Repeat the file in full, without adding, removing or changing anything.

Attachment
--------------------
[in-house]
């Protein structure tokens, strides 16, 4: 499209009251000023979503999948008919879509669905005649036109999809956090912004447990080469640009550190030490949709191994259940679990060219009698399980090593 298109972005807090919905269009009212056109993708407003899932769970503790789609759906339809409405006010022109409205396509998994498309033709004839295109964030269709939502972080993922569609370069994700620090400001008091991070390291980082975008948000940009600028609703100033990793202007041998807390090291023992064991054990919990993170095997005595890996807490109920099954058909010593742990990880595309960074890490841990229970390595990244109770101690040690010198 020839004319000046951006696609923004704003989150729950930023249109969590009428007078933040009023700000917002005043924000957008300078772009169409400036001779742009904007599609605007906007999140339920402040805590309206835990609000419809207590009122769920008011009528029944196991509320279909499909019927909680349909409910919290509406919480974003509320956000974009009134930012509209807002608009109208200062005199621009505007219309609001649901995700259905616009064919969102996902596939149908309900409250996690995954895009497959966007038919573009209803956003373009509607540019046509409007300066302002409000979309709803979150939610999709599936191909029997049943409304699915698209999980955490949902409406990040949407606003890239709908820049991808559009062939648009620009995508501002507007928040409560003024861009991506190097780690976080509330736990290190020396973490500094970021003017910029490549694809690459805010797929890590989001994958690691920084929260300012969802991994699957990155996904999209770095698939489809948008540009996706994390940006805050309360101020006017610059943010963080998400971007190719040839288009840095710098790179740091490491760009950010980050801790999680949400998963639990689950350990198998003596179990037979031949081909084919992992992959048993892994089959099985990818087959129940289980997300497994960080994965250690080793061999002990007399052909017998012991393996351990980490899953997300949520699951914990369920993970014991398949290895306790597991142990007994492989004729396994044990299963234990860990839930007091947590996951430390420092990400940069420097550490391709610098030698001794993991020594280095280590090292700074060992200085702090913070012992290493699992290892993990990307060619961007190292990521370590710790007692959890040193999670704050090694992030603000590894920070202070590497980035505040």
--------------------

[in-house]
């Protein structure tokens, strides 16, 4: 499209009251000023979503999948008919879509669905005649036109999809956090912004447990080469640009550190030490949709191994259940679990060219009698399980090593 298109972005807090919905269009009212056109993708407003899932769970503790789609759906339809409405006010022109409205396509998994498309033709004839295109964030269709939502972080993922569609370069994700620090400001008091991070390291980082975008948000940009600028609703100033990793202007041998807390090291023992064991054990919990993170095997005595890996807490109920099954058909010593742990990880595309960074890490841990229970390595990244109770101690040690010198 020839004319000046951006696609923004704003989150729950930023249109969590009428007078933040009023700000917002005043924000957008300078772009169409400036001779742009904007599609605007906007999140339920402040805590309206835990609000419809207590009122769920008011009528029944196991509320279909499909019927909680349909409910919290509406919480974003509320956000974009009134930012509209807002608009109208200062005199621009505007219309609001649901995700259905616009064919969102996902596939149908309900409250996690995954895009497959966007038919573009209803956003373009509607540019046509409007300066302002409000979309709803979150939610999709599936191909029997049943409304699915698209999980955490949902409406990040949407606003890239709908820049991808559009062939648009620009995508501002507007928040409560003024861009991506190097780690976080509330736990290190020396973490500094970021003017910029490549694809690459805010797929890590989001994958690691920084929260300012969802991994699957990155996904999209770095698939489809948008540009996706994390940006805050309360101020006017610059943010963080998400971007190719040839288009840095710098790179740091490491760009950010980050801790999680949400998963639990689950350990198998003596179990037979031949081909084919992992992959048993892994089959099985990818087959129940289980997300497994960080994965250690080793061999002990007399052909017998012991393996351990980490899953997300949520699951914990369920993970014991398949290895306790597991142990007994492989004729396994044990299963234990860990839930007091947590996951430390420092990400940069420097550490391709610098030698001794993991020594280095280590090292700074060992200085702090913070012992290493699992290892993990990307060619961007190292990521370590710790007692959890040193999670704050090694992030603000590894920070202070590497980035505040």